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Travel Guide To Moscow

Red_square_Moscow-wide
  • Russia
  • Moscow
  • 2,511 km²
  • 6°C, Wind
  • UTC+3
  • Russian Rouble
  • Russian
  • 12.1 million

General Information About Moscow

Moscow is the capital and the largest city of Russia with 12.2 million residents within the city limits and 16.8 million within the urban area. It is the capital of the Central Federal District and Moscow Oblast. Moscow is a major political, economic, cultural, and scientific center in Russia and Eastern Europe, as well as the largest city entirely on the European continent.
By broader definitions Moscow is among the world's largest cities, being the 14th largest metro area, the 17th largest agglomeration, the 16th largest urban area, and the 10th largest by population within city limits worldwide.
According to Forbes 2013, Moscow has been ranked as the ninth most expensive city in the world by Mercer and has one of the world's largest urban economies, being ranked as an alpha global city according to the Globalization and World Cities Research Network, and is also one of the fastest growing tourist destinations in the world according to the MasterCard Global Destination Cities Index.
Moscow is the northernmost and coldest megacity and metropolis on Earth. It is home to the Ostankino Tower, the tallest free standing structure in Europe; the Federation Tower, the tallest skyscraper in Europe; and the Moscow International Business Center.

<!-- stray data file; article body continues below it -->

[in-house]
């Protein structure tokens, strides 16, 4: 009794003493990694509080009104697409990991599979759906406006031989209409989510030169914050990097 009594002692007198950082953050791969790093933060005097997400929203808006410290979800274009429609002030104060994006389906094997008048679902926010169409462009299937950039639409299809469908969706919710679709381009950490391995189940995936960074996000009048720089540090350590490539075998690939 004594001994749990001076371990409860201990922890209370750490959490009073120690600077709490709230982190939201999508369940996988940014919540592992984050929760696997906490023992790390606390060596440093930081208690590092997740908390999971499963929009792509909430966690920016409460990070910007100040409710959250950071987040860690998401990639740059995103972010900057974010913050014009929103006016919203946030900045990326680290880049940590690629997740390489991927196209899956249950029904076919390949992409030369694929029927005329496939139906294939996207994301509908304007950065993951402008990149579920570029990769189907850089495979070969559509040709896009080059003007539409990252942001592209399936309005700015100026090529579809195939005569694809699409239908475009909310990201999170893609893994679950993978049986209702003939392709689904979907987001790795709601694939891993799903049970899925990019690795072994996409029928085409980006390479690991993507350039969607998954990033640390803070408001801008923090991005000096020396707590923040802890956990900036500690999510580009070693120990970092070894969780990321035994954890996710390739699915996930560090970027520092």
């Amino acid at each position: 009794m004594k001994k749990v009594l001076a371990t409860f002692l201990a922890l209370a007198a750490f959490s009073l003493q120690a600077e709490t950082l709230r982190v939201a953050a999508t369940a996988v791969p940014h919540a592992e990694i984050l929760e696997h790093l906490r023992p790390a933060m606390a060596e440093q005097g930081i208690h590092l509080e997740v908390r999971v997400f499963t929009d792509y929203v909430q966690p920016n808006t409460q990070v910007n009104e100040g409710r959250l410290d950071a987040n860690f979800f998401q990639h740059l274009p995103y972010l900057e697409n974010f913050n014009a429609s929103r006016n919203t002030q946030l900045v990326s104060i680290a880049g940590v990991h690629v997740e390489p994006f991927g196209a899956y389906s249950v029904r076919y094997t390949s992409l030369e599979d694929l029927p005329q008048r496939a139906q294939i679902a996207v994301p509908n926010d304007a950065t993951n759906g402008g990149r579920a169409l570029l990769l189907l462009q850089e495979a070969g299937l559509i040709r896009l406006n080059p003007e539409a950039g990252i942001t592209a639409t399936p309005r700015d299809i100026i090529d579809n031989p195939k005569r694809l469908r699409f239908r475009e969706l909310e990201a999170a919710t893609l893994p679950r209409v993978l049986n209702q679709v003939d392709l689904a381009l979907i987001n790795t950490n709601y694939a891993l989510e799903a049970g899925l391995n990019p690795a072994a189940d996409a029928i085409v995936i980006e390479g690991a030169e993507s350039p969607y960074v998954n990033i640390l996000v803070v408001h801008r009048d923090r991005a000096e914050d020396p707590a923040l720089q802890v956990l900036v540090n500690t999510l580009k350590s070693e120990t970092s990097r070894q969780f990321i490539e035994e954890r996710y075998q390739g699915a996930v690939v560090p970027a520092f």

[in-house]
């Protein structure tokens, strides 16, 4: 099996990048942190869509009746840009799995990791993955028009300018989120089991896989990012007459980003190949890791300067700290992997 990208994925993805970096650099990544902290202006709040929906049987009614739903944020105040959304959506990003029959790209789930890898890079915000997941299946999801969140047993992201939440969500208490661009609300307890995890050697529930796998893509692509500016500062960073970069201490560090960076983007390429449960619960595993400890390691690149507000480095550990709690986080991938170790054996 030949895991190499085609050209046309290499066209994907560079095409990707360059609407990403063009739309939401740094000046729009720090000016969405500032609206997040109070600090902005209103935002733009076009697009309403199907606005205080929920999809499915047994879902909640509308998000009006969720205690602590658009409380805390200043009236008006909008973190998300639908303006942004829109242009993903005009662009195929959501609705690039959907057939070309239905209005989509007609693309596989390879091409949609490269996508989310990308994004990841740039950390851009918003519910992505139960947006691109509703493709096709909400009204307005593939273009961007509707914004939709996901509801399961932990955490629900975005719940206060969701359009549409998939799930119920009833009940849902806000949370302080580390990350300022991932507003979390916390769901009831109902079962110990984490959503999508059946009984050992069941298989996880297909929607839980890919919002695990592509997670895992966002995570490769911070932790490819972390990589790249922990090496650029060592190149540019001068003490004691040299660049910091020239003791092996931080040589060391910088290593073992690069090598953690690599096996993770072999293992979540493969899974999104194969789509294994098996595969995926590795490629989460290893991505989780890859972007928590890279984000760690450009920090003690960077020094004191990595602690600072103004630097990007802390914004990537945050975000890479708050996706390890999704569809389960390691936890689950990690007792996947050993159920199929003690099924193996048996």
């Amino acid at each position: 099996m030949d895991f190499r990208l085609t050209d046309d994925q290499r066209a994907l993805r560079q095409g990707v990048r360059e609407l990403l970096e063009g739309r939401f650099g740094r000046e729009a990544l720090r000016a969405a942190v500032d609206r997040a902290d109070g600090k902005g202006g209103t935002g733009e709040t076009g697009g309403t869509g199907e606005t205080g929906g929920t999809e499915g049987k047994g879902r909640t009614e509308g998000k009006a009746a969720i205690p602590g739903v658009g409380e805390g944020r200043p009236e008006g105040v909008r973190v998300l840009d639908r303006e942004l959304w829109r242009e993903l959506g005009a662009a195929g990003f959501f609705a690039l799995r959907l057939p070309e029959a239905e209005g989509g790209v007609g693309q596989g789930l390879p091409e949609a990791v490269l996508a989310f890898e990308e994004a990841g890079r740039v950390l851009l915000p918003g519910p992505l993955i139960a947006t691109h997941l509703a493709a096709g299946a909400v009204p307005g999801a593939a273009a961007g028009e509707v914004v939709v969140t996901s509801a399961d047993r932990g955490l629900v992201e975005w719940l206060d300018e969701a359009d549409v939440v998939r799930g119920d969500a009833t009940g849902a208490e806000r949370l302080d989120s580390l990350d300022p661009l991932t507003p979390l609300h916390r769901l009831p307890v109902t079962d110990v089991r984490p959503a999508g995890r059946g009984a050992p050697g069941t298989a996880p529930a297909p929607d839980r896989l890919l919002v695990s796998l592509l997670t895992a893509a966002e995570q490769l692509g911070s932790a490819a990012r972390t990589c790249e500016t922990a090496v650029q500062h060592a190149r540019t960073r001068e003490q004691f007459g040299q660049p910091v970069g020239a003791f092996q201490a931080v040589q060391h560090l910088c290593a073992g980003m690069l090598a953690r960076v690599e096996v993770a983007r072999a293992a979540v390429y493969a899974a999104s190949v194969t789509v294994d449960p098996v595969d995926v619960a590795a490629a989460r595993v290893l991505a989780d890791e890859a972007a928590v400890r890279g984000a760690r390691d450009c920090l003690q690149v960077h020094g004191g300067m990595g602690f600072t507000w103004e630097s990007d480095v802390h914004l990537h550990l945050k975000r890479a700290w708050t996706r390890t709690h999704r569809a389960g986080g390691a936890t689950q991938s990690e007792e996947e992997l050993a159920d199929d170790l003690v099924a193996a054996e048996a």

By its territorial expansion on July 1, 2012 southwest into the Moscow Oblast, the area of the capital more than doubled; from 1,091 square kilometers (421 sq mi) up to 2,511 square kilometers (970 sq mi), and gained an additional population of 233,000 people.
Moscow is situated on the Moskva River in the Central Federal District of European Russia, making it the world's most populated inland city.
The city is well known for its unique architecture which consists of many different historic buildings such as Saint Basil's Cathedral with its brightly colored domes. With over 40 percent of its territory covered by greenery, it is one of the greenest capitals and major cities in Europe and the world, having the largest forest in an urban area within its borders—more than any other major city—even before its expansion in 2012. In the course of its history the city has served as the capital of a progression of states, from the medieval Grand Duchy of Moscow and the subsequent Tsardom of Russia to the Soviet Union.
Moscow is considered the center of Russian culture, having served as the home of prestigious Russian artists, scientists and sports figures during the course of its history and because of the presence of many different museums, academic and political institutions and theaters. Moscow is also the seat of power of the Government of Russia, being the site of the Moscow Kremlin, a medieval city-fortress that is today the residence of the Russian president. The Moscow Kremlin and Red Square are also one of several World Heritage Sites in the city. Both chambers of the Russian parliament (the State Duma and the Federation Council) also sit in the city.